Tom Delehanty drove backward the entire way to cut out the maze designed by Pam McGroarty.
Russell Huffman | El Defensor Chieftain photos

If you think you can’t get lost in Socorro, your local farmer’s market has a challenge for you with a sunflower maze designed to test your sense of direction. Located across the railroad tracks on Otero Street (toward the Rio Grande), there’s a 3½-acre plot of gorgeous sunflowers so thick it reminds you of how the ghostly baseball players in the movie “Field of Dreams” melted into the cornfield.

Ghostly in October, what’s not to love about this?

Socorro’s Pam McGroarty came up with the idea and approached Tom Delehanty about creating a maze in his sunflower patch. As a landscape designer, McGroarty used her skills to develop a very elaborate and mind-bending design. Matched up with Tom’s ability to turn his tractor on a dime and give you change, it was a perfect fit.

Over the past two months, the project has come to life. Oct. 14-29 on Fridays and weekends, you can take the Socorro Farmer’s Market Sunflower Challenge for $5 per person. There will be more than the maze, with music, hayrides, artisans and food vendors.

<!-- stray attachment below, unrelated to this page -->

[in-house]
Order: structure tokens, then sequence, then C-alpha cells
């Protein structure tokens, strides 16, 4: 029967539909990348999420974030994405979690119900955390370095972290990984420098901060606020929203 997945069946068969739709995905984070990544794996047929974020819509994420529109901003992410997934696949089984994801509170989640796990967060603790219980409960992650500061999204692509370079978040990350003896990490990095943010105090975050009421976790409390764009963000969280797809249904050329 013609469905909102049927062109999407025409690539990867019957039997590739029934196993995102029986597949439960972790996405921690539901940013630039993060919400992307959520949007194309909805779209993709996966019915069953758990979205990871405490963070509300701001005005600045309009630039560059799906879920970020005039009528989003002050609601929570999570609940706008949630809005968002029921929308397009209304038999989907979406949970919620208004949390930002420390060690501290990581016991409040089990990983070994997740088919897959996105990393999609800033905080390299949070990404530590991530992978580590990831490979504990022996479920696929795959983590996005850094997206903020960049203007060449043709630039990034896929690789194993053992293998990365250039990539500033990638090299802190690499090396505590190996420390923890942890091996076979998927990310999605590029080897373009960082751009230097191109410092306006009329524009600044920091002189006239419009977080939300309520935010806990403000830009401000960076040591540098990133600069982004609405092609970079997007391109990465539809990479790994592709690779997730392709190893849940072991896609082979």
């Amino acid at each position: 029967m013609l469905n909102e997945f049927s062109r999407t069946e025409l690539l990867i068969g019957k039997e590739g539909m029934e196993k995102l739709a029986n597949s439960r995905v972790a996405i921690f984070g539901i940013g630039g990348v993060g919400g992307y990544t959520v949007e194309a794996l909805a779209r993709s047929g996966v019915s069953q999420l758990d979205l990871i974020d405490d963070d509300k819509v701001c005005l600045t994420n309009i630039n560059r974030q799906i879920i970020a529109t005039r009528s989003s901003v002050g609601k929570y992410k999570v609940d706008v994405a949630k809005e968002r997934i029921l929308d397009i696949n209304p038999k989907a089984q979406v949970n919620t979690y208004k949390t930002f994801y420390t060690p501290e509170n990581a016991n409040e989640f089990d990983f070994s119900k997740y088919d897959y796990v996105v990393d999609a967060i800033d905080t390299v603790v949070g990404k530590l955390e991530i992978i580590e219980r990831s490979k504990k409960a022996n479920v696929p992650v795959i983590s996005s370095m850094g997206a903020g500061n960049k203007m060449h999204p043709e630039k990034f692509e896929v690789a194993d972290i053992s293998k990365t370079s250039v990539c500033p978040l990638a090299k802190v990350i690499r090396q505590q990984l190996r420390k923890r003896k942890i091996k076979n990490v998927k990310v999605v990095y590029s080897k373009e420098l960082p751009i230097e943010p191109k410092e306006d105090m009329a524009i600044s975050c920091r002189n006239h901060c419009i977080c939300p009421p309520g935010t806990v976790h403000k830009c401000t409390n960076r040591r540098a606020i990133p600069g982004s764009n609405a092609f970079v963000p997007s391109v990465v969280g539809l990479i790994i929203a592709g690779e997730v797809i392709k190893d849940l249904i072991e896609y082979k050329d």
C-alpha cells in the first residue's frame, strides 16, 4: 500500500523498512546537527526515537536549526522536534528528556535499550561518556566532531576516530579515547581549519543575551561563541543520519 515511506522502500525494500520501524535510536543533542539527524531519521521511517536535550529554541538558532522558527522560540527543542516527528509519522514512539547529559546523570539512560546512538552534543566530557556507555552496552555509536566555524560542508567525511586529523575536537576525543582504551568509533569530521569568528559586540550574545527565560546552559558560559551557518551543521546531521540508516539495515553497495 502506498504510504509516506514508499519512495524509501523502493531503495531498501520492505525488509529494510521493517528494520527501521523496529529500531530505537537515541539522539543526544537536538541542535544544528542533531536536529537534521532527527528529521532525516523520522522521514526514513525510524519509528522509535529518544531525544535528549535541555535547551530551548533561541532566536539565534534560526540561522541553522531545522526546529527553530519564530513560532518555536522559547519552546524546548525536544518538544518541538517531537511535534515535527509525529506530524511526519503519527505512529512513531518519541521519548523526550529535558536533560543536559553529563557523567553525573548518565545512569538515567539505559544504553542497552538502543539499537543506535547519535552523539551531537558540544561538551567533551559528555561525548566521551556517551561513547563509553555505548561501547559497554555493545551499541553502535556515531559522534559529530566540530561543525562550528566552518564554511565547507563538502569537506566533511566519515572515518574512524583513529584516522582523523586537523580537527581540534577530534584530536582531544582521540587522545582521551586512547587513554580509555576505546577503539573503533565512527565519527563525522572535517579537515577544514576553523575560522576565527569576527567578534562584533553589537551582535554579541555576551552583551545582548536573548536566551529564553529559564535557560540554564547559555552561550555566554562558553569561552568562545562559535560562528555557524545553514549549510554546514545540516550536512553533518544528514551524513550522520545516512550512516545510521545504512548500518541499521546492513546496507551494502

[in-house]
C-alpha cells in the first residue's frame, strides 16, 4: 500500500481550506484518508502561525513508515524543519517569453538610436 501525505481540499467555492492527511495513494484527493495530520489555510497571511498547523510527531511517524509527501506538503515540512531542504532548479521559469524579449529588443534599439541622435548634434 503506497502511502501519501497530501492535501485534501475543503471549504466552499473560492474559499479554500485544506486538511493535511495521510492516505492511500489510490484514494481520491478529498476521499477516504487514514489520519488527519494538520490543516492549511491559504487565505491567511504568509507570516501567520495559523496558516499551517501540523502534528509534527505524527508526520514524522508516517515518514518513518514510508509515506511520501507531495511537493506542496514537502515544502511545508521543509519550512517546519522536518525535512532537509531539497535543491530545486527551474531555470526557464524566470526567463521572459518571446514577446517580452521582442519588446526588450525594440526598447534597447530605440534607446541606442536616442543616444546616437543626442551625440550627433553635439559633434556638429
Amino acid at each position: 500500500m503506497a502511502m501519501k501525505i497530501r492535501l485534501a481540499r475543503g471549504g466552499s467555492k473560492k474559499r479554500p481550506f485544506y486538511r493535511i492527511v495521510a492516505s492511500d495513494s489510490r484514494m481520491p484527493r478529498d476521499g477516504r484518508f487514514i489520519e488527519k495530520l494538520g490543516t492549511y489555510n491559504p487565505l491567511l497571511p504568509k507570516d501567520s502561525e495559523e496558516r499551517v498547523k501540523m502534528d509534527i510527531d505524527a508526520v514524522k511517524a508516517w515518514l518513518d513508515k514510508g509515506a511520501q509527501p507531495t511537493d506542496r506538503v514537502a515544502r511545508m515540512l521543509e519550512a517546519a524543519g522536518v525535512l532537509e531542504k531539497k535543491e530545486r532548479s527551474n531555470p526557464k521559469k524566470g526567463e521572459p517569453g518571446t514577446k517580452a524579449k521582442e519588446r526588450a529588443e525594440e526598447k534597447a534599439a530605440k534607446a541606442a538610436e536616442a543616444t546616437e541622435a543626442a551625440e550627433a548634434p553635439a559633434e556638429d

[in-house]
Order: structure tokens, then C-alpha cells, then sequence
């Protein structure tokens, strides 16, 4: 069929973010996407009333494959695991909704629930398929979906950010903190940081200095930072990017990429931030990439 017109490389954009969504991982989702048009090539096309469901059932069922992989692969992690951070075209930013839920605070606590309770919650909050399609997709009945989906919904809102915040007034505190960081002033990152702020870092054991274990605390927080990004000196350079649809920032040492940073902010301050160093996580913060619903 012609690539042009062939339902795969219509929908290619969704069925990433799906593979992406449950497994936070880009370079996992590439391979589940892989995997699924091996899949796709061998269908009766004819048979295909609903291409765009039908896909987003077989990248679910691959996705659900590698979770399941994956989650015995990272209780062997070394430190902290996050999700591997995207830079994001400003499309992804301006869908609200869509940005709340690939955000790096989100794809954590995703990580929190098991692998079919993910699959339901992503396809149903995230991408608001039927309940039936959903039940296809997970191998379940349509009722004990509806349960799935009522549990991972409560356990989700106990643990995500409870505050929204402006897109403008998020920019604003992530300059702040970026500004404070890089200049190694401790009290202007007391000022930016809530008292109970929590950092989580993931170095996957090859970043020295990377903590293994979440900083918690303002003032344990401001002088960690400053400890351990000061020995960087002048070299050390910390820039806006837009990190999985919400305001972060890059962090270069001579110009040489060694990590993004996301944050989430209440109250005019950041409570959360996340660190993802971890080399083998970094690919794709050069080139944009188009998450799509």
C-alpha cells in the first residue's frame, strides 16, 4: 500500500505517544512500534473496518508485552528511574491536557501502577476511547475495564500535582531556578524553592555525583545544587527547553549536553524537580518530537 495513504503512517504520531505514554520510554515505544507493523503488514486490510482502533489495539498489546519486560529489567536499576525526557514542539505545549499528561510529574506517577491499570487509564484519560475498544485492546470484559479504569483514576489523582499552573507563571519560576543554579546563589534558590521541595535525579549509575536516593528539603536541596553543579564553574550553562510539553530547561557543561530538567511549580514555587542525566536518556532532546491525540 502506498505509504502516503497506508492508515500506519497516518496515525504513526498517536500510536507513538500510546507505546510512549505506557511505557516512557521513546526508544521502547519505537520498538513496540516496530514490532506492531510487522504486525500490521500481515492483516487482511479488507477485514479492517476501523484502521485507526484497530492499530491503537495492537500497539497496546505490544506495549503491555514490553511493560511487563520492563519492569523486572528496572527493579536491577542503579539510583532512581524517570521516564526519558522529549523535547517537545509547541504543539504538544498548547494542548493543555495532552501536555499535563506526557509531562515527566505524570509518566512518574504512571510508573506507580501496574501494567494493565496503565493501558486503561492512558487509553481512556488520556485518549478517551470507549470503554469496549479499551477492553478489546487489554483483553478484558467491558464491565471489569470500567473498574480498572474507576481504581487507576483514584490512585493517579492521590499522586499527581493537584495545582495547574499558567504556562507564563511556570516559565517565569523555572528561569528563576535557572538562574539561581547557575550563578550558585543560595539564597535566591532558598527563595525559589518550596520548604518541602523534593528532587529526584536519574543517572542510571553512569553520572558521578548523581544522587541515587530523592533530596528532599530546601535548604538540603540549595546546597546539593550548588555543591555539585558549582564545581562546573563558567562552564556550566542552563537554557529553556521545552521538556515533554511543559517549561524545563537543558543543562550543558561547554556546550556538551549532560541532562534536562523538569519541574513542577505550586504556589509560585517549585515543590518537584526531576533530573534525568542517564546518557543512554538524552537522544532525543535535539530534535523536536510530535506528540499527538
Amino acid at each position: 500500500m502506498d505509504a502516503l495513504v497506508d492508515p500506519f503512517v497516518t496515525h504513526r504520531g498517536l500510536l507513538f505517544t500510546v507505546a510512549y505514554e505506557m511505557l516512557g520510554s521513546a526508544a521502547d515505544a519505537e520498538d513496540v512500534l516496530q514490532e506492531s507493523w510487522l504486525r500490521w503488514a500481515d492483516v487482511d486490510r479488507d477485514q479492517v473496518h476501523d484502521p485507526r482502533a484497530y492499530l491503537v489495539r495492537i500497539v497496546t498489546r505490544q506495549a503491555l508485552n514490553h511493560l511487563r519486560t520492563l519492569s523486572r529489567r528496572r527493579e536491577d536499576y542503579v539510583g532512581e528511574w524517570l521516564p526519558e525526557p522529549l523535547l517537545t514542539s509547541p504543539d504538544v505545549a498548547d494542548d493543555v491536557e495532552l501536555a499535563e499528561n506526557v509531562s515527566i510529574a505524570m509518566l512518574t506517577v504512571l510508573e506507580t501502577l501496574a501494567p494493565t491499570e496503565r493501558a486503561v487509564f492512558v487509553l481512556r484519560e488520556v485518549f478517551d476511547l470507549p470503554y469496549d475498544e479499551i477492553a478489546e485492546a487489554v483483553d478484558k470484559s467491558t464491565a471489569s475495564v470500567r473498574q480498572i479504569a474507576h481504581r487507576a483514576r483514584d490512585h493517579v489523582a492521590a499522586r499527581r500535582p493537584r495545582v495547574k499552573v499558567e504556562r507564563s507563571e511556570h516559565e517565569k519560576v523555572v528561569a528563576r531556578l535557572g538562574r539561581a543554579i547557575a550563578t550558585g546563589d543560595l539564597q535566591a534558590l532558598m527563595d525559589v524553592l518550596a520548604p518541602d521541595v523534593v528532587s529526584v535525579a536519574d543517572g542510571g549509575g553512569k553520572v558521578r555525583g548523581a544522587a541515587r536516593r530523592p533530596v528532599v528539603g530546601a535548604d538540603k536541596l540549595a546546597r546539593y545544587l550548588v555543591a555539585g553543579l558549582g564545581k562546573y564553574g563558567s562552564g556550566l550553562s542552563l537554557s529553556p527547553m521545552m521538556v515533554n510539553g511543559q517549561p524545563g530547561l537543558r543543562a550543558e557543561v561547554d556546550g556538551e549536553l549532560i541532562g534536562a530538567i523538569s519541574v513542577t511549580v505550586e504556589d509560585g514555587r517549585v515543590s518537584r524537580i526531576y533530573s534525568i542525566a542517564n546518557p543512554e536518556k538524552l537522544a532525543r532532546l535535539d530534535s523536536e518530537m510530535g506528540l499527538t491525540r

Sunflowers bloom in Socorro’s sunflower maze.

“We are going to have a ‘rescue team’ if people get lost where they can get hints on how to find their way out,” McGroarty said. There is one way in and one way out, and cutting the maze was a serious challenge.

McGroarty would set up a fruit-picker pole to signal where Delehanty needed to stop when cutting — a whistle perched on her lips so she could let him know when to stop. “Tom was so wonderful, and he is so skilled with a tractor,” McGroarty said.

The money raised will go toward helping the farmer’s market advertise and help pay musicians who generally play for tips.

“It’s going to be a great time, and it’s an event you can bring your whole family to and have a great time figuring out how to get through the maze,” McGroarty said. Workers will be posted throughout the maze with hints and flags where they can signal participants about what direction they need to take. Because the terrain is a little rough and there are lots of “pokey” things, no open-toed shoes are allowed. If you would like more information, email [email protected]

Russell Huffman, El Defensor Chieftain Asst. Editor